'The trend in Covid-related deaths is starting to rise quickly which is hugely concerning,' Dr Yvonne Doyle, Public Health England's medical director said today.
'We have seen cases increasing especially in older age groups which is leading to more hospital admissions. This is a stark reminder for us to follow the guidelines. Importantly, do not mix with others when unwell.
'We must all do our part to help control the virus by following the restrictions in our areas, maintaining social distance, wearing a face covering in enclosed spaces and washing our hands regularly.'
The rising death toll comes amid warnings from the country's chief scientists that the numbers of people being admitted to hospital and dying will continue to increase for weeks from now.
As cases continue to surge, which they have been doing for weeks, the linked number of admissions and fatalities will rise accordingly.
Deaths now will largely be coming from people who caught the virus three or four weeks ago, when there were an average of around 3,000 cases per day (September 13), compared to the current 14-15,000 per day.
Professor Jonathan Van-Tam, a deputy chief medical officer for England, said in a TV briefing this week: 'As patients become ill with Covid-19, they don't immediately go into hospital. And they don't die in hospital the moment they arrive. Some, unfortunately, do die – but not instantly.
'The point I'm trying to make here is that there is a lag between cases and when we see hospital admissions rise and when we see deaths rise.'
He added: 'Hospital admissions we have now actually relate to a time when there were fewer cases of Covid-19, and what I'm trying to say here is that already, with the cases that we know about, we have baked in additional hospital admissions and, sadly, we also have baked in additional deaths that are now consequent upon infections that have already happened.'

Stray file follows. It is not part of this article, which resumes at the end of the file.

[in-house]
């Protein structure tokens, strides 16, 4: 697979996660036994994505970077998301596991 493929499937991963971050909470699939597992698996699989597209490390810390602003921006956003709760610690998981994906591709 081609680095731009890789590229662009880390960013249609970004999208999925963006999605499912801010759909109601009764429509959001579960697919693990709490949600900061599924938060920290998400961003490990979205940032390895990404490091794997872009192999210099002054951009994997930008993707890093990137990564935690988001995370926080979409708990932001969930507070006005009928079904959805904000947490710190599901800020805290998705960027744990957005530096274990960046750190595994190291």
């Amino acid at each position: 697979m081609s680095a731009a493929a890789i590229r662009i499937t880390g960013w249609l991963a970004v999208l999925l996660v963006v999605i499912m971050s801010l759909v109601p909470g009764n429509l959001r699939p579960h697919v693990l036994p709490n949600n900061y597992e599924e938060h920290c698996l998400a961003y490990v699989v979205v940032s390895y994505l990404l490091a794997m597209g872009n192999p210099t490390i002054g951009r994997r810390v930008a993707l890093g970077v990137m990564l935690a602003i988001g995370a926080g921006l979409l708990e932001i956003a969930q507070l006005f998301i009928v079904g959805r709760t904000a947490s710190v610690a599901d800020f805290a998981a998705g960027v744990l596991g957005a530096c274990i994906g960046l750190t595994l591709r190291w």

NHS England today recorded the death of a 30-year-old patient, along with 86 others. The fatalities all happened in the last week, between October 6 and October 12, and 61 out of 87 were in the North of England.
Forty-one were recorded in the North West, 20 in the North East & Yorkshire, 13 in the Midlands, four in the South East, and three apiece in the South West, East of England and London.
Today's worrying stats come amid a Government row over whether the UK should go into a short lockdown, which SAGE documents showed would be the most effective way to slow the second wave.
Tensions between Boris Johnson and his chief scientists are running high amid claims they wanted bombshell SAGE minutes calling for a 'circuit breaker' lockdown, which were published late last night, to be 'out there'.
The extraordinary spat emerged hours after the PM unveiled his plan for 'Three Tiers' of local restrictions to tackle surging coronavirus cases last night.
At a No10 press conference, Mr Johnson defiantly insisted that he had no intention of imposing a UK-wide squeeze that would 'shatter' the economy.
But almost immediately the papers from a SAGE meeting from September 21 were released, showing that is exactly what the key group had been suggesting.
The timing of the dump on the gov.uk site - which was out of line with the usual Friday publication schedule - sparked speculation that ministers were trying to bury the news.
However, government sources dismissed the idea that the late-night revelation was a tactic, pointing out that the story has still dominated the headlines today. One suggested Patrick Vallance and Chris Whitty, who oversee SAGE, dictated the timing of the disclosure, saying: 'They were keen to get it out there.'
Nicola Sturgeon waded into the row today by swiping that her 'circuit breaker' in Scotland was backed by scientific advice, and insisting 'half-measures' would not work.
Meanwhile, it has emerged that deputy chief medical officer Jonathan Van-Tam effectively disowned the 10pm pubs curfew ahead of a Commons showdown with Tories this evening.